Hi I have 22 days to walk the Camino in early May. I have for years wanted to do the full France pilgrimage but I know this is out of the question this year due to time constraints. So I have been looking into doing the Portuguese route. I’ve been reading it takes about 3.5-4 weeks to do. Has anyone done this in 3 weeks? I would like to have a day off in Porto leaving me just 21 days for walking.
I am 35 and fitness isn’t an issue for me, although I realise injuries/aches and pains may still occur after spending so much time on the feet.
I’ve also read the services and accommodation are sparse between Lisbon and Porto. Is there sufficient accommodation to walk a bit further each day than the suggested breakdown so I can squeeze it into a smaller number of days? If anyone has done it in 3 weeks and has a breakdown of where they stayed I’d be glad to hear.
I was also a little concerned about how quiet it may be between Lisbon and Porto. I’d like to meet people along the way. Can anyone comment on this?
Mia, I notice you haven't answered the couple of people who have asked you why. You don't need to answer here, of course, but it is a very good question to ask yourself.
If you're looking foe a long distance hike with infrastructure along the way and interesting places to see then you're on the right track. But there are a whole load of other options too. Many of them non-Camino routes.
(And you don't need to read the rest)
If you're looking for a deep immersive experience in a beautiful part of the world, a chance to soak up nature, eat different food, drink local wine, appreciate some culture, then a race is probably going to compromise that.
If, on the other hand, you are looking for something that the Camino is known for, something of a more meaningful, perhaps spiritual or even religious experience then I'd encourage you to ask yourself if that goal is compatible with a large ticking clock.
One of the great advantages, certainly of the more developed Camino routes, is the freedom to just "be". Speaking only for myself, I find it hard to "be" when watching a clock.
A couple of things to ponder;
If the "usual" time is 3.5 - 4 weeks and you plan to do it in 3 then you'll be 20-25% faster than the "usual". That's a lot!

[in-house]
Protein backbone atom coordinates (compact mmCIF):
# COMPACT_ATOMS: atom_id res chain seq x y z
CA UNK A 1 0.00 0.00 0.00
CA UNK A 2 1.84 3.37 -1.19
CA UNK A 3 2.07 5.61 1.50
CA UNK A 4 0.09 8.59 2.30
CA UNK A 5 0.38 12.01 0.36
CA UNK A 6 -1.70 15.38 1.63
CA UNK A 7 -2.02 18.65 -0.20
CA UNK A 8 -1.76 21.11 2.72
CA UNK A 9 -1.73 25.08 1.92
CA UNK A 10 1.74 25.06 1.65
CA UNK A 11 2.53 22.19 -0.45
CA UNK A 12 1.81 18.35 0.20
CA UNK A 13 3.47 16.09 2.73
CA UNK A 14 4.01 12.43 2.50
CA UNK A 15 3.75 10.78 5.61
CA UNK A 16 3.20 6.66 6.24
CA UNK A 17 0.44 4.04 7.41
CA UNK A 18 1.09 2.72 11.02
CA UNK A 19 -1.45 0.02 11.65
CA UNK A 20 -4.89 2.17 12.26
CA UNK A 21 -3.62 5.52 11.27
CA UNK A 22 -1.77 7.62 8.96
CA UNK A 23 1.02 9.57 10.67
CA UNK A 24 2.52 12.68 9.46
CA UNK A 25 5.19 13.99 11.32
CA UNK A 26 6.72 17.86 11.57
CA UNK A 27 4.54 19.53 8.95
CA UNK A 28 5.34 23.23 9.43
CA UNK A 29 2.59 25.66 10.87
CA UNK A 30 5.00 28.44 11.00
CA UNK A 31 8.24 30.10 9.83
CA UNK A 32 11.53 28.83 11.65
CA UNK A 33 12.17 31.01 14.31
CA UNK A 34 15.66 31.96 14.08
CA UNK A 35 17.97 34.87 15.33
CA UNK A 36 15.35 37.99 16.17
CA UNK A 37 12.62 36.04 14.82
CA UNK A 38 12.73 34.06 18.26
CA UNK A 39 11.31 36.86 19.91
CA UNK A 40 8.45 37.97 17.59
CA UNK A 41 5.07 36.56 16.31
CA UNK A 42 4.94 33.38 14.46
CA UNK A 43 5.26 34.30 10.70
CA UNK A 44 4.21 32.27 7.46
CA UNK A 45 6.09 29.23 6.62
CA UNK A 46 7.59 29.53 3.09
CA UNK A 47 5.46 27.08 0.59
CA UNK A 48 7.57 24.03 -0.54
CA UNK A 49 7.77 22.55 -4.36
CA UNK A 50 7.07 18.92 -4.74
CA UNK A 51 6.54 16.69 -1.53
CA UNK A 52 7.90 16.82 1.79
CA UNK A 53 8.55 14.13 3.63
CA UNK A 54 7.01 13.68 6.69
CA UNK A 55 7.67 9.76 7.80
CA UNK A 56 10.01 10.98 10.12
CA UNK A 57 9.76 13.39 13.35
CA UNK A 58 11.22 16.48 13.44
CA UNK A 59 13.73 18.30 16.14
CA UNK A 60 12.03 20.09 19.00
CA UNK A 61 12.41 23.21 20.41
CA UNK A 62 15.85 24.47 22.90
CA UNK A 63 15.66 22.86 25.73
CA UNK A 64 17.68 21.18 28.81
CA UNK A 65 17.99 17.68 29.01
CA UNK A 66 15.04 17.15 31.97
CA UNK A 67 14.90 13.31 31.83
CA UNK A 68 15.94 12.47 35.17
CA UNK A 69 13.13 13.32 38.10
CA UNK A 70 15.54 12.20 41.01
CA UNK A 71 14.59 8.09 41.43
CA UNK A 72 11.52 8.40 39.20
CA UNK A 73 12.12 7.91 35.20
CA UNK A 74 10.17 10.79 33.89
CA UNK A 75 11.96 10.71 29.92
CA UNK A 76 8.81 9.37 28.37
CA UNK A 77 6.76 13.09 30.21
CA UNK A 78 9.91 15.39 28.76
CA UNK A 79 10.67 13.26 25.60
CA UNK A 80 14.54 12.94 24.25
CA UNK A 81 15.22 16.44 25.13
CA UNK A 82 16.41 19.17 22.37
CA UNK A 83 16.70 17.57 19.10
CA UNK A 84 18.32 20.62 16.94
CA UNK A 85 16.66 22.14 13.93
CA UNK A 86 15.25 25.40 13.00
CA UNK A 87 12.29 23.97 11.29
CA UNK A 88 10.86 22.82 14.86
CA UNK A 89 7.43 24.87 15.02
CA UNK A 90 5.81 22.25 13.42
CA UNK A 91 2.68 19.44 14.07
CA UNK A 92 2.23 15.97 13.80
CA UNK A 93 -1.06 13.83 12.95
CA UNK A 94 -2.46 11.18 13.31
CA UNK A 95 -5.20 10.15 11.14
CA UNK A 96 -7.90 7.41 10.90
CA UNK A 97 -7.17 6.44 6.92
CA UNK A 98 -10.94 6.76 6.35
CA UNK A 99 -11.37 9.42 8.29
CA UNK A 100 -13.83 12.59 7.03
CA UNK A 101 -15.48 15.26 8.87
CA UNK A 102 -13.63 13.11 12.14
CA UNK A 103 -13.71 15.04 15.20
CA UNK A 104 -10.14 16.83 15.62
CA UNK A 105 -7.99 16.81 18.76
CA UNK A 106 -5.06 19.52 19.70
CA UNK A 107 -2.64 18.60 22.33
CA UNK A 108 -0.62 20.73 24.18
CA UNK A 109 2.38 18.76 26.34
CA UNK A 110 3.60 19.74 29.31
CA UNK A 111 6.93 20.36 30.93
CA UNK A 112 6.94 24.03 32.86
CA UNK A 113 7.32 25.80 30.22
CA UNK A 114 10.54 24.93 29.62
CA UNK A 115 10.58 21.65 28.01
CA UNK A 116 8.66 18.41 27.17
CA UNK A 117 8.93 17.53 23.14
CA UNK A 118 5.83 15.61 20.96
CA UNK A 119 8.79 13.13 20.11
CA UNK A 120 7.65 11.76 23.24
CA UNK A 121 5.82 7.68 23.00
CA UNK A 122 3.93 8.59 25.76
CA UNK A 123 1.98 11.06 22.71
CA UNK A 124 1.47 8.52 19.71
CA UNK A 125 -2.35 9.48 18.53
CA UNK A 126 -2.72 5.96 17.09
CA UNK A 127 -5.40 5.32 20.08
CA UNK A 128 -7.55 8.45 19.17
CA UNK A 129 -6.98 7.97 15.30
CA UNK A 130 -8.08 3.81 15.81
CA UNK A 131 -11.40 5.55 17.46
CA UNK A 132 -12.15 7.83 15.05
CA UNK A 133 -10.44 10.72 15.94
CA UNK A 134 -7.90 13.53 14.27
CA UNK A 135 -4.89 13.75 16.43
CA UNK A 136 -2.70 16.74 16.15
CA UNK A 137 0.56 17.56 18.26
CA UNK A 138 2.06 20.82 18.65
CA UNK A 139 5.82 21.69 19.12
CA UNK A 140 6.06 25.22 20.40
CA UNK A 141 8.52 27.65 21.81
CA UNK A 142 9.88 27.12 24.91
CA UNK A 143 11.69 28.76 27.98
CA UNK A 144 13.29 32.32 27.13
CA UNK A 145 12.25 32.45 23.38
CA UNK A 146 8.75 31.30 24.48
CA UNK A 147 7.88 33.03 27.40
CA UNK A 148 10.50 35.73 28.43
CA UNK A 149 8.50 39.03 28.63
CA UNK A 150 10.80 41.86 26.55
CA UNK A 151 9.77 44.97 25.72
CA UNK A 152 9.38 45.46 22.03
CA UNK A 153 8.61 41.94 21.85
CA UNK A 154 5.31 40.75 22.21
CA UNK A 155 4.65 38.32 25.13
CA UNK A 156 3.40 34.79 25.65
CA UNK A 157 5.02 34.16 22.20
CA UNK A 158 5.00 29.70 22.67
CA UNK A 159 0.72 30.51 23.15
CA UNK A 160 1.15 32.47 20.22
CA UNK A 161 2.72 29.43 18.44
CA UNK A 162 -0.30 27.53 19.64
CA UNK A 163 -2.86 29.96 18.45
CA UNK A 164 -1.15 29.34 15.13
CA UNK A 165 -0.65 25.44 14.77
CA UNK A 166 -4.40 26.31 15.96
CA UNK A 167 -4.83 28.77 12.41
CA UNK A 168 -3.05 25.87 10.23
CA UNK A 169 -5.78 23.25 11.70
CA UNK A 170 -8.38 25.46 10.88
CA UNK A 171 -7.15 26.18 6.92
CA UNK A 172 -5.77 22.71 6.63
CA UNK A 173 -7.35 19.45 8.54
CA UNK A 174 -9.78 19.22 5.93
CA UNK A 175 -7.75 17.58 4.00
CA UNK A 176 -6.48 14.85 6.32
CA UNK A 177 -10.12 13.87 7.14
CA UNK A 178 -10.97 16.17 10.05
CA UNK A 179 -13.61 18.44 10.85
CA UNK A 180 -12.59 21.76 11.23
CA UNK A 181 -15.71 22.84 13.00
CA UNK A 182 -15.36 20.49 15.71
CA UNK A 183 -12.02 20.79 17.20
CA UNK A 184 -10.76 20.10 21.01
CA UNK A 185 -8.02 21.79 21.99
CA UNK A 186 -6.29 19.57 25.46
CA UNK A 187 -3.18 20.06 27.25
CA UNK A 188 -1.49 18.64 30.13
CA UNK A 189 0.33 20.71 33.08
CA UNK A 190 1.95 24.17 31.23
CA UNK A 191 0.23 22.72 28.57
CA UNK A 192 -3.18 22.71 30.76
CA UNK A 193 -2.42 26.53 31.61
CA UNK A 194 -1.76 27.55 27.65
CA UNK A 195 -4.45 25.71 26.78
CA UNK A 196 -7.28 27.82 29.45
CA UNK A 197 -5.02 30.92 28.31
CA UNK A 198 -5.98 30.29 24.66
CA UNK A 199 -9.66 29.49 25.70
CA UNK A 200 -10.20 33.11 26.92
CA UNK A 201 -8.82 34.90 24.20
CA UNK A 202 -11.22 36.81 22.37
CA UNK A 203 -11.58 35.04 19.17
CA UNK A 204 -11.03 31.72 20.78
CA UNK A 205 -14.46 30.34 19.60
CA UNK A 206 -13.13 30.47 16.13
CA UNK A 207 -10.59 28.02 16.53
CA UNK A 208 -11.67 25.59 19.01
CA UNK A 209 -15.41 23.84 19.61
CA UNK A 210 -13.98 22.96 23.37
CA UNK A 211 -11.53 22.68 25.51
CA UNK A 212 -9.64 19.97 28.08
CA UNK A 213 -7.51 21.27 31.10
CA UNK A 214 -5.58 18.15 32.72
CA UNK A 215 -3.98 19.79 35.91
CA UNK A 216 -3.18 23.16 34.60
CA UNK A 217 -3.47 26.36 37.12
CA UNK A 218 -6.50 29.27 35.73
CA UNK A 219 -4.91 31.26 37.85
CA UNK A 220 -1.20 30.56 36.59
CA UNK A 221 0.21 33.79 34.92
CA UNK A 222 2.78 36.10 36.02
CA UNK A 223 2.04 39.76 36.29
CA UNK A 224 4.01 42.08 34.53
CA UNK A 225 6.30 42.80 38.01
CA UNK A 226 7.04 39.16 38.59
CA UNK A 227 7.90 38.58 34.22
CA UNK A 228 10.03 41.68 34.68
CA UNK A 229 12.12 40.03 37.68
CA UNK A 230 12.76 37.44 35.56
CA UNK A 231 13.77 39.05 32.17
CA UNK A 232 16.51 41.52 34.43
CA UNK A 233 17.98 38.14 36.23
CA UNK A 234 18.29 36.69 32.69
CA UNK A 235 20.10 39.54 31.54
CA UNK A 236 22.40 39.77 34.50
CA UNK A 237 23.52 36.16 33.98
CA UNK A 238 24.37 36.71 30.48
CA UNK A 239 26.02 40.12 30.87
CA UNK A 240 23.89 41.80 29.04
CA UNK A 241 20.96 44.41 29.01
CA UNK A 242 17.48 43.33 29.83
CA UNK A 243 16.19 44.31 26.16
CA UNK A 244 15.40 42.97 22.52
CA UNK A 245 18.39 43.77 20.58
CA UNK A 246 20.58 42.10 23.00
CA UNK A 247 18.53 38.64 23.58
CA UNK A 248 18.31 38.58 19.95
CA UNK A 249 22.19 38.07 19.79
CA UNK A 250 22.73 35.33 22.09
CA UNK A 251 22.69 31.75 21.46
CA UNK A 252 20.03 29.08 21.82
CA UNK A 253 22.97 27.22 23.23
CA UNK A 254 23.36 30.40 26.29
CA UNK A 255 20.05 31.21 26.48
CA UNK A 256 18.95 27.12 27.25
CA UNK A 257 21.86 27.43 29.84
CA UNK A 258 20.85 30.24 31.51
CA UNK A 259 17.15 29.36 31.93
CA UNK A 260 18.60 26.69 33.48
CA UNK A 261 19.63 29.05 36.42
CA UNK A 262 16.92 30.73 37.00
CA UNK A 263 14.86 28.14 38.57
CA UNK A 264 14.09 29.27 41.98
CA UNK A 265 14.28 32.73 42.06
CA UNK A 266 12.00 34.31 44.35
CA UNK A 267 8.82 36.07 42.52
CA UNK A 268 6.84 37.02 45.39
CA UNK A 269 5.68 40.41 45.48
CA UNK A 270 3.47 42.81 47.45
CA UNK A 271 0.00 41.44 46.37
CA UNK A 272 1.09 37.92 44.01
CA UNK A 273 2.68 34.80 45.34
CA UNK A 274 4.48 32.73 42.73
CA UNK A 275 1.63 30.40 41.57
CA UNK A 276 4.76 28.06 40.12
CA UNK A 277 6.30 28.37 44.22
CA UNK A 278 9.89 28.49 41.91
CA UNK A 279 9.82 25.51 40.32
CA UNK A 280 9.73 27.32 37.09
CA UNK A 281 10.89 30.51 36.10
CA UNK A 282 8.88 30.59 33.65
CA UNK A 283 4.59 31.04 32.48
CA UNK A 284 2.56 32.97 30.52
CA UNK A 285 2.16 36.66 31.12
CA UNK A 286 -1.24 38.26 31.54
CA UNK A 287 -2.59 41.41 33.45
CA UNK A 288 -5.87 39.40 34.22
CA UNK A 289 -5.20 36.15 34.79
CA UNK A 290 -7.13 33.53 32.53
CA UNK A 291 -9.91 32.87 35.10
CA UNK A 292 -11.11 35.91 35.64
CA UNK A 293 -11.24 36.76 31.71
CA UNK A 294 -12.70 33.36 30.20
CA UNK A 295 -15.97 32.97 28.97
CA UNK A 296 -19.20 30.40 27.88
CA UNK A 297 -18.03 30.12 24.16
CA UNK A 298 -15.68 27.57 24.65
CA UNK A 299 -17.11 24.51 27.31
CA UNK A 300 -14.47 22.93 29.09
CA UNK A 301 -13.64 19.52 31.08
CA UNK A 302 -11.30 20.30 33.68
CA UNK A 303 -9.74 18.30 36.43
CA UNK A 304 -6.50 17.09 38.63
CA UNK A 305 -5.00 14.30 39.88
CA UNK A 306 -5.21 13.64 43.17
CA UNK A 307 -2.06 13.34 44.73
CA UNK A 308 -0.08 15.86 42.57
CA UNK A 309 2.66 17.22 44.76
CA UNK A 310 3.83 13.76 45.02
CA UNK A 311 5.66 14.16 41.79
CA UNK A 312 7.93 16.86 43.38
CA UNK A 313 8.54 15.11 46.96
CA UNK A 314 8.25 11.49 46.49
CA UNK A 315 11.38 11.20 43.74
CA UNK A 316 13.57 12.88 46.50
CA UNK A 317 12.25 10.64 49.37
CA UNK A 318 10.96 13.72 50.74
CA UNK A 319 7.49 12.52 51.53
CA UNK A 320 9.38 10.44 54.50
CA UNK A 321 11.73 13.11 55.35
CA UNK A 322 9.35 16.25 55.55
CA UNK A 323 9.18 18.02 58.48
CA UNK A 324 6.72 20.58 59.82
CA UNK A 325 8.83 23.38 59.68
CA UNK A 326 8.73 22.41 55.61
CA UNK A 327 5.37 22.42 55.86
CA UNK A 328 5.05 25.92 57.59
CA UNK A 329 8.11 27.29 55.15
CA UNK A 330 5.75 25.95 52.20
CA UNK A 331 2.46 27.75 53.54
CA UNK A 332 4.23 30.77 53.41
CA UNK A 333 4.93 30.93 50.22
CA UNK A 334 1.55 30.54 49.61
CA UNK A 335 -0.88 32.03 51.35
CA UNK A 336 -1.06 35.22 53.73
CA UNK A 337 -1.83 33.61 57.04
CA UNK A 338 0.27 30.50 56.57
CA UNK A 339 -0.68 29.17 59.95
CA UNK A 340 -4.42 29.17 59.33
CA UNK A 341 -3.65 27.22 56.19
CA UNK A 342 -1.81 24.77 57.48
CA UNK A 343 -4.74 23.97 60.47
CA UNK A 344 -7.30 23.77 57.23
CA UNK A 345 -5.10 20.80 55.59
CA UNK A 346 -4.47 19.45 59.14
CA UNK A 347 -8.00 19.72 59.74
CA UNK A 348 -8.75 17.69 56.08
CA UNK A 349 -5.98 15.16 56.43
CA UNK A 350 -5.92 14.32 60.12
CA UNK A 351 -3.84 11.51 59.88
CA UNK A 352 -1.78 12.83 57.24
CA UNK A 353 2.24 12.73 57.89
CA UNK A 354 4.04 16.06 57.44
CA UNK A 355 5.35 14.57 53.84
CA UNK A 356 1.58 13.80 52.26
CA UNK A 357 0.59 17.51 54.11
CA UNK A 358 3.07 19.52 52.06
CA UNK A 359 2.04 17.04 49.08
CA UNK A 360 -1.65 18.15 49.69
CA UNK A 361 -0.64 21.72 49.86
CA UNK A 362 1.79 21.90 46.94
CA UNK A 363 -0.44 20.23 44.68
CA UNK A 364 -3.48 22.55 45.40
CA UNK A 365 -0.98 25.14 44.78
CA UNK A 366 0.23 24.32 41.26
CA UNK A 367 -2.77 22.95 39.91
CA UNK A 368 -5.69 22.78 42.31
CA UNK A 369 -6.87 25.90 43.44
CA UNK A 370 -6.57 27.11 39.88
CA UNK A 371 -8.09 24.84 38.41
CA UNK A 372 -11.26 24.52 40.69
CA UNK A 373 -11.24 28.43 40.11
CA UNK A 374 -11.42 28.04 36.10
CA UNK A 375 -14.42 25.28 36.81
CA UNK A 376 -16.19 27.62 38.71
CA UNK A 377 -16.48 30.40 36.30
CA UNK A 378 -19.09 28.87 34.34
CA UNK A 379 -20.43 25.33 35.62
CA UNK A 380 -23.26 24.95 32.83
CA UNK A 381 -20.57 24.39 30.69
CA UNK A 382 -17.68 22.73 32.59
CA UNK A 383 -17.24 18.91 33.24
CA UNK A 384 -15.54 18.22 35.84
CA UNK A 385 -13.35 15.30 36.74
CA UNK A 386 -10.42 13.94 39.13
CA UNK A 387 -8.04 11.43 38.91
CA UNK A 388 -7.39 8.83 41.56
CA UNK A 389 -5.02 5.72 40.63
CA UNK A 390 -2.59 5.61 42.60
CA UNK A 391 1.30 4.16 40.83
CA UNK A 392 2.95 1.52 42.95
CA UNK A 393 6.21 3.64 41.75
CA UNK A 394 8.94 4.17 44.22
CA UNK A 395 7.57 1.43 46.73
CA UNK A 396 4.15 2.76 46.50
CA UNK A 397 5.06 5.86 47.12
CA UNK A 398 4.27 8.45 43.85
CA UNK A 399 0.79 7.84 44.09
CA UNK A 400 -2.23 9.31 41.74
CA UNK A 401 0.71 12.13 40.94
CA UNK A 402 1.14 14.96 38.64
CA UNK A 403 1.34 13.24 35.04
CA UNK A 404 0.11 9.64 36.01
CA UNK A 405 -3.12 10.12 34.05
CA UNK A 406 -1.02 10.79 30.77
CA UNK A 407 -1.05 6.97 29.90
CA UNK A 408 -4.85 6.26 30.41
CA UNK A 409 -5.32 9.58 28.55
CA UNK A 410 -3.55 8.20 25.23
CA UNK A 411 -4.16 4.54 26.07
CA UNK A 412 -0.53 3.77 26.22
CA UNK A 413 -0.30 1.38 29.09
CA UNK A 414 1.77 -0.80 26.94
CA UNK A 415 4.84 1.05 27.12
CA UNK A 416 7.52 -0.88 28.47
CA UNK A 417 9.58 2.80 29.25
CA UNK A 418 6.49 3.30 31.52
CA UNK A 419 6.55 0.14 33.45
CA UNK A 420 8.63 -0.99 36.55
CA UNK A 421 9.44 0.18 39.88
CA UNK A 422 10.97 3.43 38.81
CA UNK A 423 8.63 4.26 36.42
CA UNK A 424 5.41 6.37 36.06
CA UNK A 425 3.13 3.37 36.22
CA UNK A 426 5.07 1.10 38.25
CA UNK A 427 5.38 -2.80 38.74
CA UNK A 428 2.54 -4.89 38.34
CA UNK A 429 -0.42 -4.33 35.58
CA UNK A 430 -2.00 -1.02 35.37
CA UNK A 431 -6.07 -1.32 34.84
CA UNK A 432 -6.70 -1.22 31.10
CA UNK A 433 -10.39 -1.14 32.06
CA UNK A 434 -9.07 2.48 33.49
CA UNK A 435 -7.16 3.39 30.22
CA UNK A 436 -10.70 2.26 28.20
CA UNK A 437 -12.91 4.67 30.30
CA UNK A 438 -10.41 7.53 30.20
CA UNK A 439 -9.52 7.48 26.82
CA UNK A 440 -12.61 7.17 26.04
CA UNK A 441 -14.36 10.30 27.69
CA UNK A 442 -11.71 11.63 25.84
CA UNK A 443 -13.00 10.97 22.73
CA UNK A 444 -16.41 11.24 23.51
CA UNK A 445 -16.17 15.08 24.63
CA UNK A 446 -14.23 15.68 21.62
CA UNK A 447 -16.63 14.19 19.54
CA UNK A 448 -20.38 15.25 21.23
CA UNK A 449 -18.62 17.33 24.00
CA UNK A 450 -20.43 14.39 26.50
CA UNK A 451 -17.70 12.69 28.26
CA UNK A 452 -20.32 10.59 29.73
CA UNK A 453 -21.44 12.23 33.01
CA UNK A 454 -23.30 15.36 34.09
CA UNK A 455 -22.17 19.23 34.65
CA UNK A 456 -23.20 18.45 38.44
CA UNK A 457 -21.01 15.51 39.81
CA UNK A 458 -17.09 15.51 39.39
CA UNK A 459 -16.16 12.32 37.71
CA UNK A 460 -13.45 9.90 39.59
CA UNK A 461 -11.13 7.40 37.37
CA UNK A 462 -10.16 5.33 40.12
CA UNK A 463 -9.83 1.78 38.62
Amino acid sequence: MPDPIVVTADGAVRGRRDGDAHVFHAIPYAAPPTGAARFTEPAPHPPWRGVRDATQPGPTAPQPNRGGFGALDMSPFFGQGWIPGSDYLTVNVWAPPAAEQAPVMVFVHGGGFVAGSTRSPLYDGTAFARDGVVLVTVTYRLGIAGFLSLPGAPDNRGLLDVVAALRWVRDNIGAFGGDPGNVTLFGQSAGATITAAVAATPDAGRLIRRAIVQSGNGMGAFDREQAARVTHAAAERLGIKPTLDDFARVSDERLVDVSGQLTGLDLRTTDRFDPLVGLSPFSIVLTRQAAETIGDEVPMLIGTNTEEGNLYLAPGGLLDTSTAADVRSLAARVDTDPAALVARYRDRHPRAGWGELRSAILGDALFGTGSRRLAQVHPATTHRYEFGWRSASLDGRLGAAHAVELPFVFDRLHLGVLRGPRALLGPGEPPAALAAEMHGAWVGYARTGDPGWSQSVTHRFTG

The idea of a start point is an interesting one to me. Back in the day, the Camino started at home. The usual jumping on places are, to a certain extent, "manufactured" and probably used because most people have a time limit to follow. Perhaps thinking on that may help you to think more flexibly about where you start, which, will in turn, affect your pace.
In that vein, I'm curious as to why you are not attempting the Frances, which you say is your first choice. SJPP is but a notional startpoint (Or Pamplona, or Burgos or wherever). There are Camino arrows all over Europe pointing south. Starting north of St Jean is no more or no less than starting south of it.
To stick specifically to your question, don't forget that public transport is also an option to make up time - although that can have the drawback of losing contact with any fellow travellers (something you might need to consider anyway with your planned pace).
Another consideration is heat. Last May saw record temperatures in Spain and Portugal. When the local media is full of warnings us visitors need to take notice and make adjustments!
My own experience was to cycle from my home in the Netherlands through Belgium and France, and beginning my "Camino" in St. Jean. It took me 15/16 days to get to Santiago from St. Jean- very slow for a bike - and if I was to do it again I'd go even slower.
Since then, I've travelled in many places on my bike and my preferred circumstances are definitely the ones where I am not under pressure to make progress. The freedom to stop, to slow down, to explore, to seek out what speaks to me, to pass time with interesting people (and animals!) or even just to soak up a view is a remarkable gift to give ourselves. The advantage of taking a day off for inhospitable weather or to tend to body or soul is not to be underestimated.
We all travel our own Caminos. Good luck to you on yours.